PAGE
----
This is the 826 Writers’ Room Tutoring Blog. This is a space for tutors to share and reflect on their their experiences.
What is A Tutor?
By Kristy Chow, Northeastern Student and Writers’ Room Tutor
A tutor is a mentor. This especially holds true for tutors that build long-lasting relationships with their students. Even in the short time I spent with students at the 826 College Essay Boot Camp, I felt I was making an impact on their future, helping them grow as people and reflect upon themselves. Working with the John D. O’Bryant students, I could feel myself growing as a tutor and learning to have discussions with students, something I learned was important to help the students reflect upon their experiences. Tutoring has also helped me with my writing as I learn more about the writing process and how others view your writing. So far tutoring has been a great experience and I would like to continue building relationships to grow as a tutor and as a person.
Don’t Skip the Small Stuff
By Katie Zepf, Emerson Student and 826 Program Intern
When I first started tutoring, I was terribly nervous. I worried that students wouldn’t take me seriously, and that I wouldn’t serve their needs. Students often have assignments they need to complete within the short amount of time they have with a tutor, and I wanted to ensure we covered all of their work.
In order to achieve this goal, I began to skip the small stuff. After short introductions, we jumped right into homework. There wasn’t much talking that didn’t involve fractions or grammatical errors. I didn’t allow them to take breaks unless they completed a certain amount of work. In the haste to ensure the student finished their homework, I forgot to discover who they were. I didn’t find out if they had a really bad day, hated math, or adored the PB&J they had for lunch. I didn’t realize that stuff mattered.
It took a student breaking down into tears because of their terrible day and hatred for spelling homework for me to realize that I should get to know the student before working with them. Once I started chatting, joking, and playing with them, my sessions went so much better. Developing a relationship with the student changes everything. When they like and trust you, they are far more willing to work with you. Taking ten minutes to chat with them at the beginning of a session can set a positive, open tone for the rest of the time you have together!
Tutoring and Mentoring Reflection
By Garvan Giltinan, English First Teacher and 826 Boston Intern
I received my education in a Christian Brothers school in Ireland in the 1980s. The Brothers, in their long, dark robes and dour faces, were not particularly cuddly and approachable, so tutoring and mentoring were not something the order took into consideration on any serious level. Unless you played sports. If you played sports, you had all the mentors you wanted. My friends and I were a creatively minded bunch, writing plays and short stories, and later in high school, playing music. However, when I reflect back, now over 30 years on, and with the benefit of 12 years teaching in an American high school, I realize what was missing from my education: someone who cared about, and supported my creative and academic (when I did my school work) imagination. I did not go to college until I was 30 years old. I didn’t have the support or confidence to take that step when I left high school.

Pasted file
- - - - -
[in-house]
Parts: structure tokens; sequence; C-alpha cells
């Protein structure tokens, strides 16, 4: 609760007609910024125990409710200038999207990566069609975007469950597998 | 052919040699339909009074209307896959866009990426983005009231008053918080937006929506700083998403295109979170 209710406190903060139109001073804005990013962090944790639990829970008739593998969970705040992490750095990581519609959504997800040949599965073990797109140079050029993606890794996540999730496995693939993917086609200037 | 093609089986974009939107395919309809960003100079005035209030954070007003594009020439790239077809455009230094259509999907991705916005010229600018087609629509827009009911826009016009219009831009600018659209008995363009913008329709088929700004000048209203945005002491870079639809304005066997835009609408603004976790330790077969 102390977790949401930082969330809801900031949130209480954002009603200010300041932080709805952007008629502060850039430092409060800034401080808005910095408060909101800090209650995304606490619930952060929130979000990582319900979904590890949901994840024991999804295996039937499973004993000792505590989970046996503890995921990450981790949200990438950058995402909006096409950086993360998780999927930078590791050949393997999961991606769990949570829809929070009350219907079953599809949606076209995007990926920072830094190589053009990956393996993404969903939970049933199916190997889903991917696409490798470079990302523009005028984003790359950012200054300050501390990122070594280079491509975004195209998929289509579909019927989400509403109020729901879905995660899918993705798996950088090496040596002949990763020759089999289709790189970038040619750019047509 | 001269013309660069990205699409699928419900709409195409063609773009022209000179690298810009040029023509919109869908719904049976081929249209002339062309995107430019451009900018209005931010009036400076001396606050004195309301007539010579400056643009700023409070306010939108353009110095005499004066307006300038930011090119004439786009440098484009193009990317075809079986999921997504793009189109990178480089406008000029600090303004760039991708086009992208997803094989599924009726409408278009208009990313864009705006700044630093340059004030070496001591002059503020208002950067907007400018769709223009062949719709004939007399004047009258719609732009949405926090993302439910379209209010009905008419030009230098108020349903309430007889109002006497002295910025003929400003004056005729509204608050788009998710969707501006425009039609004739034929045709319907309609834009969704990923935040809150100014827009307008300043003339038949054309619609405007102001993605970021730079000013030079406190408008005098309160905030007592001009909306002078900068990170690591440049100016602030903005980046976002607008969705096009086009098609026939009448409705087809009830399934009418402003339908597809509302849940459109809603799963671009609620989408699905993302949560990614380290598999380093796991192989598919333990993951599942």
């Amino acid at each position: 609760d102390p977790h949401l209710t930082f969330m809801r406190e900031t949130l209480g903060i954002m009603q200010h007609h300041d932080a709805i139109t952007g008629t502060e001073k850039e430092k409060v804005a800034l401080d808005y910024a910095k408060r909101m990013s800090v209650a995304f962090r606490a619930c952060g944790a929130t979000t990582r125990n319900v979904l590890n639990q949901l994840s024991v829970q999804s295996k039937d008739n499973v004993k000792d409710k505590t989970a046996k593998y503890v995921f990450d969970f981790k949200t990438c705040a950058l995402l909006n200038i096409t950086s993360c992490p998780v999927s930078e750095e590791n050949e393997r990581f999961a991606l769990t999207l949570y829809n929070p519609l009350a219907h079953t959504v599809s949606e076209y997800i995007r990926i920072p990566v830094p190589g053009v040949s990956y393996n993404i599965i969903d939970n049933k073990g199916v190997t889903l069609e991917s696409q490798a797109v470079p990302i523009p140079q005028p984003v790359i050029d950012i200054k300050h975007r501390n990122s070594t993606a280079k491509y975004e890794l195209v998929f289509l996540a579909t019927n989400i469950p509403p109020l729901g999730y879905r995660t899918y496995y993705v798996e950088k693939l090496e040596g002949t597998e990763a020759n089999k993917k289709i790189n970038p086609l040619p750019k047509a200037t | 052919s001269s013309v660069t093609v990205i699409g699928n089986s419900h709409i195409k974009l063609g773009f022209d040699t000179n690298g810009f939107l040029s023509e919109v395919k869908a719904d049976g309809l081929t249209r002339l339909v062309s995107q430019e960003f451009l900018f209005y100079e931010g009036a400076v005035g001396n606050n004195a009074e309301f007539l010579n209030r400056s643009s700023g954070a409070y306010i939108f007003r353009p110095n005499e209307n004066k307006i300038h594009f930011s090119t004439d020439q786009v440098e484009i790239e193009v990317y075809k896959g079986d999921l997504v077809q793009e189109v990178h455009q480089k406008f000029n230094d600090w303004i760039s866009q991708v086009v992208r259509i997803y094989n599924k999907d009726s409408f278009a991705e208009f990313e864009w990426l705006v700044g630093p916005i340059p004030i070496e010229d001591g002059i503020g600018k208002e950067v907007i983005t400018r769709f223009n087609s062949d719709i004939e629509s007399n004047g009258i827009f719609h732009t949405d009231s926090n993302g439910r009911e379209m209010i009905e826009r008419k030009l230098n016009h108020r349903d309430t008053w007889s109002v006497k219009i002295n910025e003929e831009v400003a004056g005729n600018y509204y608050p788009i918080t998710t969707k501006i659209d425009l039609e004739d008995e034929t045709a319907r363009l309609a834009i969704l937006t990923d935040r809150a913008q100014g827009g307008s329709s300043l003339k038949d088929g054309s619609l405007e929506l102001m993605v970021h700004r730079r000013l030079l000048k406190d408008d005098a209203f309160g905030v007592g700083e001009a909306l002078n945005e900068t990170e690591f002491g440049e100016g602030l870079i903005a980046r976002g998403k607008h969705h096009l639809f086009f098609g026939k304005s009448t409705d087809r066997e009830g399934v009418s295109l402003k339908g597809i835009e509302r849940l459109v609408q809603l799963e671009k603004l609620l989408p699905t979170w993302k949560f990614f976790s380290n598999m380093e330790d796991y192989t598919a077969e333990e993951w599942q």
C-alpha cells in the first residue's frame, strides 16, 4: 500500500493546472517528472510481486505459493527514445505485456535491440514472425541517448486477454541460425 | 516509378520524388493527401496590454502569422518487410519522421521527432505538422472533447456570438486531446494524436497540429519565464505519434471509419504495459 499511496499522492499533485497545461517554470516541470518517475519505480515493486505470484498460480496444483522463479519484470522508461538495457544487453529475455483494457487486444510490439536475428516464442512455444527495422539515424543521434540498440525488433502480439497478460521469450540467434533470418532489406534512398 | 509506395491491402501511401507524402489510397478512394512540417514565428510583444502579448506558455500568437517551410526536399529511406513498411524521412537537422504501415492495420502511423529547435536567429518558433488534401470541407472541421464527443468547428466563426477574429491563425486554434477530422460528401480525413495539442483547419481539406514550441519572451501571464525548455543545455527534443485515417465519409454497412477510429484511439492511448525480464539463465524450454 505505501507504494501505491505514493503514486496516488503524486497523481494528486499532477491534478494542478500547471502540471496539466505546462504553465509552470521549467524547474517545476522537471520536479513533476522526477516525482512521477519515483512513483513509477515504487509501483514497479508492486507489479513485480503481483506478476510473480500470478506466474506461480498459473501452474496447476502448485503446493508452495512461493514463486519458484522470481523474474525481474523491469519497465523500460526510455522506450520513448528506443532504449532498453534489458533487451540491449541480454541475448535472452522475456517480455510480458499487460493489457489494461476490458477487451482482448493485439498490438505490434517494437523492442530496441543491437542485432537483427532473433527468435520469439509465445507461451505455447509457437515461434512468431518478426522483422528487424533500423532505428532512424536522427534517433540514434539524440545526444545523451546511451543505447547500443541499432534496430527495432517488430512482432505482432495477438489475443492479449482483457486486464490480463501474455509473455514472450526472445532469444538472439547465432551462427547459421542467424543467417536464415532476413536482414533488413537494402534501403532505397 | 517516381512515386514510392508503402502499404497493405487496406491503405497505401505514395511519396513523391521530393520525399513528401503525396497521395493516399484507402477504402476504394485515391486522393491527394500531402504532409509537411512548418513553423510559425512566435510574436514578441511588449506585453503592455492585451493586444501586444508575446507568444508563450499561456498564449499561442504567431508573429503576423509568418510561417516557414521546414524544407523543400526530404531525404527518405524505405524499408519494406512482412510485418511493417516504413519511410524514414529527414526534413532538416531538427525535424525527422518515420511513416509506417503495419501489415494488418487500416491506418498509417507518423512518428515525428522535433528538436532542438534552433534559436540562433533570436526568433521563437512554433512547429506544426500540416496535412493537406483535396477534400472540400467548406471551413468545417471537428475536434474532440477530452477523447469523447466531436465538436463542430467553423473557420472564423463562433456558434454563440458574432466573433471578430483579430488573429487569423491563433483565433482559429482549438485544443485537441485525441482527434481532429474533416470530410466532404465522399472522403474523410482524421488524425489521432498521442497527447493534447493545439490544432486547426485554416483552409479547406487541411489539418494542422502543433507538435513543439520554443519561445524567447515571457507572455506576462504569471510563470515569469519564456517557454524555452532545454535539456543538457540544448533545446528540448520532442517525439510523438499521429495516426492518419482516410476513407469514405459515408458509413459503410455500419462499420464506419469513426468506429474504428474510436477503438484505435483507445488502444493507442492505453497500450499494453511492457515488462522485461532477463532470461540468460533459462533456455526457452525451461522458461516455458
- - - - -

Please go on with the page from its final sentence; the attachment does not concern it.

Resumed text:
Mentoring and tutoring for me are serious responsibilities. The teenage years are difficult enough with exam pressures, peer pressure, emotional catastrophe, and a myriad of other issues bombarding an individual, that having a creative outlet and mentor to support that creativity (whether it be academic or not) is important for the growth of a student. Why do I see this as important? Well, as you now know, It’s personal: I never had that support. But I have seen the important benefit of tutoring/mentoring. I have seen students develop the confidence to push themselves and take important risks, build opinions, and see the power of continuous learning, in whatever form that may take (one of my best creative writers left high school, never went to college, became a car mechanic, and continued writing his stories. Continuous learning).
Confidence to put yourself out there, to risk creatively, or to fail dramatically–yet continue on regardless– are what mentors and tutors are there to support.
826 Boston and the Writers’ Room, back when I was in high school, would have been my second home. The staff in the Writers’ Room love reading, love writing, and love passing that love on to others. In twelve years of teaching, I have never come across a system of support quite like 826. Everyone needs a mentor or tutor. Just ask Luke Skywalker. Not Anakin, because that didn’t turn out too well.
The Importance of Forming Personal Connections
By Tyler Nicholson, Northeastern Student and 826 Writers’ Room Tutor
My experience in The Writer’s Room thus far has been overwhelmingly positive. Going into the Writer’s Room for the first time, I was extremely apprehensive. I didn’t want to feel like I was ‘pestering’ or ‘disturbing’ students, so I just kind of laid low in the background. I didn’t know what to do, until I approached two students who were sitting on the couch, and we immediately hit it off.